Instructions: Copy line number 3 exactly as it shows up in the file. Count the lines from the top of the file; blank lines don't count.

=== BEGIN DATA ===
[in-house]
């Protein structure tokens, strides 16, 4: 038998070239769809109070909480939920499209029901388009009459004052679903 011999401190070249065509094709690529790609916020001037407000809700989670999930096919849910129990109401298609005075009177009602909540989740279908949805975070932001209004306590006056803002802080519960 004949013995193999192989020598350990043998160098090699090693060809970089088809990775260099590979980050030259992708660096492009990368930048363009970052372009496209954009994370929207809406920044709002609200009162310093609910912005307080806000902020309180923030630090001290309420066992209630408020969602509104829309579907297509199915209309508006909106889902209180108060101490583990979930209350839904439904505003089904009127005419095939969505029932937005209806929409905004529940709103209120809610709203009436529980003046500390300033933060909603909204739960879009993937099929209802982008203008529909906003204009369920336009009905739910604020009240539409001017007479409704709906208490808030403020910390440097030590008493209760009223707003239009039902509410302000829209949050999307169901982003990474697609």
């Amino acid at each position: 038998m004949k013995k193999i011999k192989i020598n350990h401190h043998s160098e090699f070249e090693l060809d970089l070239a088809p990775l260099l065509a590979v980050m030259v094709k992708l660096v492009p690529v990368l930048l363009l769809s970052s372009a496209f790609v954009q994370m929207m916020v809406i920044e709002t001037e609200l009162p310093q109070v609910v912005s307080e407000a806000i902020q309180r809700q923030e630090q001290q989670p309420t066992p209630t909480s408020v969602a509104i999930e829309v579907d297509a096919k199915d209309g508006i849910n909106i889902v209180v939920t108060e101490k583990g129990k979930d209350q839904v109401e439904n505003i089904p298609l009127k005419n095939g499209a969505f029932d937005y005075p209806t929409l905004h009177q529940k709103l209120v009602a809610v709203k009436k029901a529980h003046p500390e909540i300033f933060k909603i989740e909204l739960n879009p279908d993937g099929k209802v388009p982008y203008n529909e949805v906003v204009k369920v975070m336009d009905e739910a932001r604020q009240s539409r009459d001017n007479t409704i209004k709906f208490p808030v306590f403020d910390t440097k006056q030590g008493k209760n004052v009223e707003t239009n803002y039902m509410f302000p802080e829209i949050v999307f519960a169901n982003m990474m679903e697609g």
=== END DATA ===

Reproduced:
């Amino acid at each position: 038998m004949k013995k193999i011999k192989i020598n350990h401190h043998s160098e090699f070249e090693l060809d970089l070239a088809p990775l260099l065509a590979v980050m030259v094709k992708l660096v492009p690529v990368l930048l363009l769809s970052s372009a496209f790609v954009q994370m929207m916020v809406i920044e709002t001037e609200l009162p310093q109070v609910v912005s307080e407000a806000i902020q309180r809700q923030e630090q001290q989670p309420t066992p209630t909480s408020v969602a509104i999930e829309v579907d297509a096919k199915d209309g508006i849910n909106i889902v209180v939920t108060e101490k583990g129990k979930d209350q839904v109401e439904n505003i089904p298609l009127k005419n095939g499209a969505f029932d937005y005075p209806t929409l905004h009177q529940k709103l209120v009602a809610v709203k009436k029901a529980h003046p500390e909540i300033f933060k909603i989740e909204l739960n879009p279908d993937g099929k209802v388009p982008y203008n529909e949805v906003v204009k369920v975070m336009d009905e739910a932001r604020q009240s539409r009459d001017n007479t409704i209004k709906f208490p808030v306590f403020d910390t440097k006056q030590g008493k209760n004052v009223e707003t239009n803002y039902m509410f302000p802080e829209i949050v999307f519960a169901n982003m990474m679903e697609g």